Amazon, Hulu, and Netflix—the three biggest players in online entertainment—are like the three broadcast networks that dominated the early days of broadcast television. But unlike ABC, CBS, and NBC, cord-cutters must pay subscription fees to watch what these services have to offer. Assuming you don’t want to sign up for all three, which one delivers the best value for the dollar?
Let’s compare each service’s original movies and television series; the depth and breadth of their licensed content; their user experience (on smart TVs and streaming devices, in a web browser, and on mobile devices); the availability of 4K content; and prices.
Amazon Prime Video
Amazon has been leaning into producing its own original content—some of it quite good—but it also licenses movies and TV series from other sources. Amazon is unique among these three services in that it operates on a hybrid model: You get lots of content for the price of a subscription, but if you don’t want to wait for a particular movie to “age” into that availability tier following its theatrical run, you might be able to rent it for an additional fee (once you start streaming a rented movie, you typically have 48 hours to finish watching it).
Smart TV streaming: Amazon Prime’s Smart TV app is cleaner than its desktop experience, with an easy-to-see menu bar at the top of the screen: “Search,” “Home,” “Originals,” “Movies,” “TV,” “Kids,” “Video Library,” “Watchlist,” and “Settings.” The ad is just below, a static banner, followed by rows of titles to choose from. The “Watch Next” is first up, followed by lists of originals and other suggestions.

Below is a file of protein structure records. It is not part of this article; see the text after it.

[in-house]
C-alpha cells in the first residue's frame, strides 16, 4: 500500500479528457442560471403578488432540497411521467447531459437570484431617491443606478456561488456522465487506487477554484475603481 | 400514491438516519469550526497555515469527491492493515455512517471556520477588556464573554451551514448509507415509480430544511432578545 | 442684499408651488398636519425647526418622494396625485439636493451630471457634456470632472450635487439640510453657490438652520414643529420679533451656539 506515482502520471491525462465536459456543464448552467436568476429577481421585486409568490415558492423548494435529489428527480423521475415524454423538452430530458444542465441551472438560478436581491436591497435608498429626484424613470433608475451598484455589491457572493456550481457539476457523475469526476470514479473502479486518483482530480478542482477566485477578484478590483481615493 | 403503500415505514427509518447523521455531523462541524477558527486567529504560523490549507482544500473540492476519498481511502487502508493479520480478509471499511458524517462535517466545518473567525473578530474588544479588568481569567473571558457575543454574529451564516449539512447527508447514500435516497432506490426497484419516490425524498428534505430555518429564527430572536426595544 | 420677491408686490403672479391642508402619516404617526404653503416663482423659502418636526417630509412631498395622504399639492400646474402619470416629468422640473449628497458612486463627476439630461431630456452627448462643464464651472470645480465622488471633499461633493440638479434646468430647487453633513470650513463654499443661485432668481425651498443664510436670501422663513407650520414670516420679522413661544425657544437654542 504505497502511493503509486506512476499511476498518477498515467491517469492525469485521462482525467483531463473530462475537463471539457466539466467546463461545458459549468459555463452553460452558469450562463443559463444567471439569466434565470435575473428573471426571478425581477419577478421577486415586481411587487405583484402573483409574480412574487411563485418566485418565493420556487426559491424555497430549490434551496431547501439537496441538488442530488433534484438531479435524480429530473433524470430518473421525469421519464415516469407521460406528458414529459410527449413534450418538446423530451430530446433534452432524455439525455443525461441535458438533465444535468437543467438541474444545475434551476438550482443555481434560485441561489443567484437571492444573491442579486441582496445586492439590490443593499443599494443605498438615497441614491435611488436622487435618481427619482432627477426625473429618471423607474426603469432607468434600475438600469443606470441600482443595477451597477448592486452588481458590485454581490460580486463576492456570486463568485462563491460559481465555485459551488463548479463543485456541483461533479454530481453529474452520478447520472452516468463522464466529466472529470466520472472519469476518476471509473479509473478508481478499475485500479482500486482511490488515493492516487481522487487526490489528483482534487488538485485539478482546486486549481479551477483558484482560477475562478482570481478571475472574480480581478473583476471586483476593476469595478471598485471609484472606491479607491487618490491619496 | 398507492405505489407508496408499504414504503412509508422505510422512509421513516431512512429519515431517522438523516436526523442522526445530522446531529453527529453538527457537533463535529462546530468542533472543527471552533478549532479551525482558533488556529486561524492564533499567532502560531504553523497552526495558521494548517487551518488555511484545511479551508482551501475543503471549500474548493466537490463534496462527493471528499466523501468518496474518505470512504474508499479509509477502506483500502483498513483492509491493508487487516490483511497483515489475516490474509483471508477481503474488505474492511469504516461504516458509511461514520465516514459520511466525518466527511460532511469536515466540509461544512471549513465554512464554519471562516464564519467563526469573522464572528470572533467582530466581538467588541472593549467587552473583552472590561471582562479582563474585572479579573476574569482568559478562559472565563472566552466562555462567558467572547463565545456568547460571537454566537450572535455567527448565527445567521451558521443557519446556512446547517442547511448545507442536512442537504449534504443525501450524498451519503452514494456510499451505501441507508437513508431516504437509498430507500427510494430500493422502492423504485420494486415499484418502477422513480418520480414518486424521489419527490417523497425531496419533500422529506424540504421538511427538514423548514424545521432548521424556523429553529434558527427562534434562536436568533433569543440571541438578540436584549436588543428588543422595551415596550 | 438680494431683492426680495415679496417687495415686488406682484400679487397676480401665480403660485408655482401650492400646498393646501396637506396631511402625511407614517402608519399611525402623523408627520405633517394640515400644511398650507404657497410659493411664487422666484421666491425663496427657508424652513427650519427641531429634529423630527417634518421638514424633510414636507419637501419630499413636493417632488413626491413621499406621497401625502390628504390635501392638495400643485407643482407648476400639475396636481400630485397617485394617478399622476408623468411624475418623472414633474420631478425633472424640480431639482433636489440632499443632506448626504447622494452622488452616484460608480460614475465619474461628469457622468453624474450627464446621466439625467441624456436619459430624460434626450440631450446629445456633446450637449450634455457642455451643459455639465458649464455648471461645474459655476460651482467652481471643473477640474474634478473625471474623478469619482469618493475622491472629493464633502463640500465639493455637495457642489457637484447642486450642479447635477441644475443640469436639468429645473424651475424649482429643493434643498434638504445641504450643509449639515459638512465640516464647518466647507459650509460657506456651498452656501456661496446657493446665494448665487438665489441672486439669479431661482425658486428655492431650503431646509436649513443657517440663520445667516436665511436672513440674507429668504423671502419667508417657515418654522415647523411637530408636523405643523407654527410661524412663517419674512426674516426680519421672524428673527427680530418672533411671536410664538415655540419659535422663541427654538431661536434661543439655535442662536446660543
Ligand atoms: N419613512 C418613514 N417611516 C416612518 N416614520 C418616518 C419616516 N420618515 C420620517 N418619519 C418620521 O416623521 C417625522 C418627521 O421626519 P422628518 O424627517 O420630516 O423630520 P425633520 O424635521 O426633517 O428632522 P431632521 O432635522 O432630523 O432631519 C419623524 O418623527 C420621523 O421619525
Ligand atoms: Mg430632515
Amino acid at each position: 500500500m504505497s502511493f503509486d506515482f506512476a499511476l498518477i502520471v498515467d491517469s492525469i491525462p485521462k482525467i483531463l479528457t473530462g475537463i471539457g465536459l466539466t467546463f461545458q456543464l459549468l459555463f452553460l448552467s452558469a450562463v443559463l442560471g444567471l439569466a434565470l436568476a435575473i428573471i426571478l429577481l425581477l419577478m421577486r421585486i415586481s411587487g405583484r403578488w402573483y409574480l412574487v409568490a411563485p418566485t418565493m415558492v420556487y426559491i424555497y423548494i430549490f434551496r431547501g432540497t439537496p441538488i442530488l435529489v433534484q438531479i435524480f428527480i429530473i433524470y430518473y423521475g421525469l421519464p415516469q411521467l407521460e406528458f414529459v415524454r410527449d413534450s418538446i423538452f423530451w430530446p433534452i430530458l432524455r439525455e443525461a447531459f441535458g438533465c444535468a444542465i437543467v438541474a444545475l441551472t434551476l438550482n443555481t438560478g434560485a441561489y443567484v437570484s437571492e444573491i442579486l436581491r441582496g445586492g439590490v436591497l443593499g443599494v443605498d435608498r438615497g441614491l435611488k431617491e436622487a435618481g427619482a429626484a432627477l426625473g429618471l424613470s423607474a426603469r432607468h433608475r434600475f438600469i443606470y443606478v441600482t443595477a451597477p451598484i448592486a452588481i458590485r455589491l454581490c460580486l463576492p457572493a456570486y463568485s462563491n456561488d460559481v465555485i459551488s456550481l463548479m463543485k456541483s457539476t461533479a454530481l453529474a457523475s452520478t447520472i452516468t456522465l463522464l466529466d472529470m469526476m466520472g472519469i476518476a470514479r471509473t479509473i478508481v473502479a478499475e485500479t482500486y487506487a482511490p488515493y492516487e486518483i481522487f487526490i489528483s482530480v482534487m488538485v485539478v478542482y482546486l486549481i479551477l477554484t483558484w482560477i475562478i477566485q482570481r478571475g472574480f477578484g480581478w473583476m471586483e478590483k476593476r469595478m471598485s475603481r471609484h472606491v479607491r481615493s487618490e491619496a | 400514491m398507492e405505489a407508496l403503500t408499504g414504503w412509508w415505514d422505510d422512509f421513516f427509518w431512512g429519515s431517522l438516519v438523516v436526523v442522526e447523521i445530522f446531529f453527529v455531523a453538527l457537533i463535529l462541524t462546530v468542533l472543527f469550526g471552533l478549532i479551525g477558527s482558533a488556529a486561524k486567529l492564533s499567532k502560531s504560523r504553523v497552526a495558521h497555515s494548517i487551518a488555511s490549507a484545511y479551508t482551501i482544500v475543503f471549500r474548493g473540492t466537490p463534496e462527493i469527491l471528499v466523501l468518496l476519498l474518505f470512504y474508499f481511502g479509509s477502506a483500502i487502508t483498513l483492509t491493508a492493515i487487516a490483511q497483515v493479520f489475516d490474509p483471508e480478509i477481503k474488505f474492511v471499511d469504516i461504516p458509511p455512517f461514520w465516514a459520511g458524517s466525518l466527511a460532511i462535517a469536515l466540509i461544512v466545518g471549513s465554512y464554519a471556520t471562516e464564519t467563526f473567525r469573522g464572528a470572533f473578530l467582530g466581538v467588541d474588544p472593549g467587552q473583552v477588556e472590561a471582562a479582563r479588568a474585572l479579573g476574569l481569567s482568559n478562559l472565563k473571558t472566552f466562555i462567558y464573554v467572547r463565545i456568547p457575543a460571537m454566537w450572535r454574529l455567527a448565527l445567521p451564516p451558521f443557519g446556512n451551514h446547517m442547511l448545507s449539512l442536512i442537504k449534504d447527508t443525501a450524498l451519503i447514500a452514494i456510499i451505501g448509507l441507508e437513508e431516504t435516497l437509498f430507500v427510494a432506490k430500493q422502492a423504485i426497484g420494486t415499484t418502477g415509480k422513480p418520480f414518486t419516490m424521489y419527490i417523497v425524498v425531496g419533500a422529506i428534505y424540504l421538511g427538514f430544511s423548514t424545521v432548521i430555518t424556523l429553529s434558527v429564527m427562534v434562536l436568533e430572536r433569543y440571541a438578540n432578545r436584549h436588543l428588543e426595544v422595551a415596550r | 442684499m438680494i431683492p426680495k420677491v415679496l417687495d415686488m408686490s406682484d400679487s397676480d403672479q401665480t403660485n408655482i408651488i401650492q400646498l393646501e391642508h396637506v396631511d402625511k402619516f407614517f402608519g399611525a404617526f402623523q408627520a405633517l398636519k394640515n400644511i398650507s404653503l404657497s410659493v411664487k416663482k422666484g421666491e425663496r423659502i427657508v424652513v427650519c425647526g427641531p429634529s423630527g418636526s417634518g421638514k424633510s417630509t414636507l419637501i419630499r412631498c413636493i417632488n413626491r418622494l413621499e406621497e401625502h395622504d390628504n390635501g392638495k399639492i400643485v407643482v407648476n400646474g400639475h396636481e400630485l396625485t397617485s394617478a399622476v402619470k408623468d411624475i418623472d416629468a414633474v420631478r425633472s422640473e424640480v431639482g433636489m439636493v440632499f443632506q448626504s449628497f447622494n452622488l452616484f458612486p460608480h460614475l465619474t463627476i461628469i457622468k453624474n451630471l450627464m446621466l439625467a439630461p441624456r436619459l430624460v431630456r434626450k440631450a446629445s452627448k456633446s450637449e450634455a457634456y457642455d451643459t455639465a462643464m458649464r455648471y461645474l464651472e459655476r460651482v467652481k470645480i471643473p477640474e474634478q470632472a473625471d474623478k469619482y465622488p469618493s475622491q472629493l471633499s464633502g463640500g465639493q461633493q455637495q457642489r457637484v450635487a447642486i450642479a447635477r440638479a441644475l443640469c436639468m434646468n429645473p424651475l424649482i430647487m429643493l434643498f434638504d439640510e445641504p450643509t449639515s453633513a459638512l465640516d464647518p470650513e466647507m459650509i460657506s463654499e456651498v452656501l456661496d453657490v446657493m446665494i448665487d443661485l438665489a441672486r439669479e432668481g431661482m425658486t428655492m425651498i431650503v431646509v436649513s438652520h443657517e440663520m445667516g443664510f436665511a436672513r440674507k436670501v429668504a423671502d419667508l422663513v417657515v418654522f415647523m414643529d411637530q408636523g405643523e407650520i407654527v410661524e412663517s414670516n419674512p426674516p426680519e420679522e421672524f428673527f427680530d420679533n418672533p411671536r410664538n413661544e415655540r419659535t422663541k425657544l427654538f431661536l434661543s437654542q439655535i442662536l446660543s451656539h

Clicking on a movie gives viewers options to see what customers also watched, a look at the cast, or options to change subtitle or audio choices. Titles can be added or removed from the Watchlist. On certain titles a pause during play brings up the cast members that are currently in the scene, with an option to go to “X-Ray” for a deeper look (Amazon owns IMDb—the Internet Movie Database—so its metadata can be very good). Viewers can also adjust the closed-captioning from the movie interface, fast-forward, or rewind.
TV viewers should be aware that if you’ve decided to start watching a show that is already in its second or third season, Prime defaults to the newest season, as opposed to the first season. You must manually go back to select Season One. (I made this mistake myself, accidentally watching the entire second season of One Mississippi, accompanied by the vague notion that I had missed something.)
Browser streaming: On the desktop, it’s not always easy to navigate away from the Amazon store to the Prime Video section (there is a small “Prime Video” link in the top menu bar), and from there to find movies that are “Included with Prime,” versus rentals that cost extra. But once there, Amazon provides several options, including “Watch Next” (which is essentially your queue, plus anything you might have clicked on earlier), Prime originals, movies and shows Amazon thinks you’ll like, trending, popular, recently added, and then on to genres (“mystery,” or “horror,” or what have you).
Amazon advertises its latest offerings in a small banner at the top of the page. The “My stuff” queue is well organized and has separate tabs for TV shows and movies. You’re given the ability to rewind or skip ahead ten seconds, activate optional subtitles, choose video quality, cast information, and trivia. Amazon originals feature trivia, behind-the-scenes bonuses, spoken audio tracks, and other extras. Some originals are also available in 4K at no additional cost.